White House officials have attributed a verbal slip by President Donald Trump during his address in Saudi Arabia to exhaustion caused by his travel schedule. The president had used both the terms Islamic and Islamist to describe religious extremism in the Middle East, a verbal mistake that ran the risk of offending the region.
On May 21, Trump delivered a speech during his first diplomatic trip as Commander-in-Chief in Riyadh, Saudi Arabia. In his remarks, Trump called on Arab leaders to purge their countries of religious extremists, offering a more conciliatory tone to the Muslim world than he'd had on the campaign trail.
"This is not a battle between different faiths, different sects or different civilizations," Trump said, according to NBC News. "This is a battle between barbaric criminals who seek to obliterate human life, and decent people of all religions who seek to protect it."
In Trump's prepared remarks, he was set to describe religious extremism in the Muslim world as Islamist terrorism; however, the word "Islamist" refers to political movements within the Muslim world, whereas "Islamic" refers to the entire religion. Trump used both terms interchangeably, CNN reports.
"There is still much work to be done," the president said. "That means honestly confronting the crisis of Islamic extremism and the Islamists and Islamic terror of all kinds."
The rhetorical error could have potentially derailed Trump's overall message. The president had repeatedly used the phrase "Islamic terrorism" during the 2016 presidential race, but was attempting to offer a more moderate tone during his speech in Riyadh.
White House officials asserted that Trump had not meant to use the word Islamic and attributed the slip to physical weariness from a lack of sleep. The president had reportedly spent much of his flight from the U.S. to Saudi Arabia editing his speech.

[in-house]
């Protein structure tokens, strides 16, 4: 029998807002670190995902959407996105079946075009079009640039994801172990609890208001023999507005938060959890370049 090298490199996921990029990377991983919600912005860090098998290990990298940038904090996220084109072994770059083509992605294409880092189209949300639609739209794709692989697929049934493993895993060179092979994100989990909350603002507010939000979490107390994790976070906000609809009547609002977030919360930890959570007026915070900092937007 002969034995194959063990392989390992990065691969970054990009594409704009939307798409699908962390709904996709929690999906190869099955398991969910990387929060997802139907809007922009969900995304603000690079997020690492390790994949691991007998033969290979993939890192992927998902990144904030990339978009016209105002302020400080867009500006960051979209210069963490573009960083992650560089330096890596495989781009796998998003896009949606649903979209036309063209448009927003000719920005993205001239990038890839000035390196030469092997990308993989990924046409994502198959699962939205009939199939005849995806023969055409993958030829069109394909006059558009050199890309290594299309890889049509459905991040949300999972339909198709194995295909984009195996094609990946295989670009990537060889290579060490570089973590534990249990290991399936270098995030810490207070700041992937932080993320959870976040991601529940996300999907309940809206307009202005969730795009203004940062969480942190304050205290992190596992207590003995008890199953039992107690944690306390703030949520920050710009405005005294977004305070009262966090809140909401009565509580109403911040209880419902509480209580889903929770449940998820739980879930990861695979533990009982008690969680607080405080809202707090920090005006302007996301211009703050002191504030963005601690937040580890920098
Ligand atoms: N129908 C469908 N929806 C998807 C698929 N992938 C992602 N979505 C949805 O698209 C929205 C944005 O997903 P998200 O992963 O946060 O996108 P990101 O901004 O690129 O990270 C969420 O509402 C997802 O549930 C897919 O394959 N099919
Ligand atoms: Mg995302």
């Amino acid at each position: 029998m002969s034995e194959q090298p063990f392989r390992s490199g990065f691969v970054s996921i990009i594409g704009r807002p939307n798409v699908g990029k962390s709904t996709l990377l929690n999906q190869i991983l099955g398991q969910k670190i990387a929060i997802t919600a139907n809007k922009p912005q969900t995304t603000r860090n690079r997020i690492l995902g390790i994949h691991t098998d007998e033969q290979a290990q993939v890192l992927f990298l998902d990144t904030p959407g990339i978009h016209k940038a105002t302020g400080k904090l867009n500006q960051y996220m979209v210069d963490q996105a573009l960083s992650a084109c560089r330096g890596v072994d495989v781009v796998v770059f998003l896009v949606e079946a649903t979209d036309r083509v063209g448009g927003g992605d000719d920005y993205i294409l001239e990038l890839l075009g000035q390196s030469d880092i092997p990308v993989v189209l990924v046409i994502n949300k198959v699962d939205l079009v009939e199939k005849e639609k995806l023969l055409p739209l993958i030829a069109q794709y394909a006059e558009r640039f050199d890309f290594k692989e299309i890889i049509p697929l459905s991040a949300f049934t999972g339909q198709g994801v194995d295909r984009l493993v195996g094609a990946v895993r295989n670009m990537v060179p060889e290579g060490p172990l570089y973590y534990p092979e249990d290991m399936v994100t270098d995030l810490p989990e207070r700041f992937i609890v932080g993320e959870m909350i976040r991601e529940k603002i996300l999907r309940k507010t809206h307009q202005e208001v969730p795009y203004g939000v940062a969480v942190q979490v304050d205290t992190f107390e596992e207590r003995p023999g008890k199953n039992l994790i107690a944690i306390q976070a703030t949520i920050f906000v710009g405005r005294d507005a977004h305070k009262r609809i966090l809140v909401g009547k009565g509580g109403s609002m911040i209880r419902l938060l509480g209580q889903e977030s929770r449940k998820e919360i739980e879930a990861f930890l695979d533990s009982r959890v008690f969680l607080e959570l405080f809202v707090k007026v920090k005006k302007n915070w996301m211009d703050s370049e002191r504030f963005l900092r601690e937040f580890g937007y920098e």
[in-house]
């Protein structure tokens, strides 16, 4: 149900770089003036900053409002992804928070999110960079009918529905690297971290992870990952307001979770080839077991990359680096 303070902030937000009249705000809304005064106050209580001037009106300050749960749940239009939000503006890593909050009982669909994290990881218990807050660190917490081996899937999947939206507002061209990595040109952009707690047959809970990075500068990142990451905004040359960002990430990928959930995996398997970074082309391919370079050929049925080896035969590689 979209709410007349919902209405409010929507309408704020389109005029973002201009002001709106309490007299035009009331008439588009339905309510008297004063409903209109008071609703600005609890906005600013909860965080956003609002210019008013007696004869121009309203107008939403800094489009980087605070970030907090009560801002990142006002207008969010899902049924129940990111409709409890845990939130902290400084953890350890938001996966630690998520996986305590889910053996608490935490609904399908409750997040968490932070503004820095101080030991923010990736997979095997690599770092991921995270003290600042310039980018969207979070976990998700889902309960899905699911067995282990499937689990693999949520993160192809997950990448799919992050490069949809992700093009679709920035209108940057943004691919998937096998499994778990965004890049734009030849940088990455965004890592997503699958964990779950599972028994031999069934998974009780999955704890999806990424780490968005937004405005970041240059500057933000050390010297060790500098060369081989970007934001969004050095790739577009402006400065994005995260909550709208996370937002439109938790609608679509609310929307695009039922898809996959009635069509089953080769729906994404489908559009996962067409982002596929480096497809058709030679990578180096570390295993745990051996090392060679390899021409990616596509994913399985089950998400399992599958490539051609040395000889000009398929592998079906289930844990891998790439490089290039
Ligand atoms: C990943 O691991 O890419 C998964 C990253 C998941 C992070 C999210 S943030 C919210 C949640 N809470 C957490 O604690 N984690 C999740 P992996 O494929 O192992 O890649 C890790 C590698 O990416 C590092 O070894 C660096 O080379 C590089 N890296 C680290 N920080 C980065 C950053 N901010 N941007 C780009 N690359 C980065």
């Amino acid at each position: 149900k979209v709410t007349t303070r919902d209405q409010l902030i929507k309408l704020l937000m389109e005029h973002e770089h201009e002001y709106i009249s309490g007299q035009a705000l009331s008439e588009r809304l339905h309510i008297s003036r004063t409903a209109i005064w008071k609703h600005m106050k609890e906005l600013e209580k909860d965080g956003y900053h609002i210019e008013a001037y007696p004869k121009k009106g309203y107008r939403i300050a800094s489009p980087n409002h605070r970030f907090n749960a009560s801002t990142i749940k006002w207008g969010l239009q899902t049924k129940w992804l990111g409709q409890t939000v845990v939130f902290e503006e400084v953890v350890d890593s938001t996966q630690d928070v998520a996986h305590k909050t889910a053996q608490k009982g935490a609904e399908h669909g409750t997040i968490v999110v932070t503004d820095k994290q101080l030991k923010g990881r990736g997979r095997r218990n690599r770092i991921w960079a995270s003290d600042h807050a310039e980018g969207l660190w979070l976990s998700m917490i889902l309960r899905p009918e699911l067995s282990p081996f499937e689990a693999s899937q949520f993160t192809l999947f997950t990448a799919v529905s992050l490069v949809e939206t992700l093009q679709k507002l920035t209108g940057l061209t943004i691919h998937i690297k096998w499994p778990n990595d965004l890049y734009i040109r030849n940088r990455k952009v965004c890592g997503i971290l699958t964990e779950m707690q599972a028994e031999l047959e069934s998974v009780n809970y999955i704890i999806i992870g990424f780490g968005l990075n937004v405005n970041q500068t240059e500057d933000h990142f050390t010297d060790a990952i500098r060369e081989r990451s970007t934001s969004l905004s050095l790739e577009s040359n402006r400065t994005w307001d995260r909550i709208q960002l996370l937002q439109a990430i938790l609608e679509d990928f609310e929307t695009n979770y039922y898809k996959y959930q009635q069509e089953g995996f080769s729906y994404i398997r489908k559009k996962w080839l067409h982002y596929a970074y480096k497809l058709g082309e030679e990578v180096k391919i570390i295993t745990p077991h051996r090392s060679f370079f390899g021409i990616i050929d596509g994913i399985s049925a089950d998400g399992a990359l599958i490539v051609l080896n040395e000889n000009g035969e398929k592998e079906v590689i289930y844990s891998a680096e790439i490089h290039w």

"Just an exhausted guy," a senior White House official told reporters.
After Trump delivered his speech, he skipped a scheduled youth forum in Riyadh, again citing exhaustion. His daughter, Ivanka Trump, took his place for the event, the Independent reports.
Critics of the president blasted his reported exhaustion after only two days into his first diplomatic trip, citing how he had accused former Secretary of State Hillary Clinton for lacking stamina during the 2016 presidential race.
In September 2016, Trump asserted during a presidential debate that he was better suited for the presidency because he had more energy than Clinton.
"She doesn't have have the stamina... To be president of this country, you need tremendous stamina," Trump said.
"[Hillary Clinton] traveled 956,733 miles as Secretary of State," wrote one Twitter user in response to Trump's reported exhaustion. "She spent a total of 401 days traveling and visited 112 countries. #STAMINA."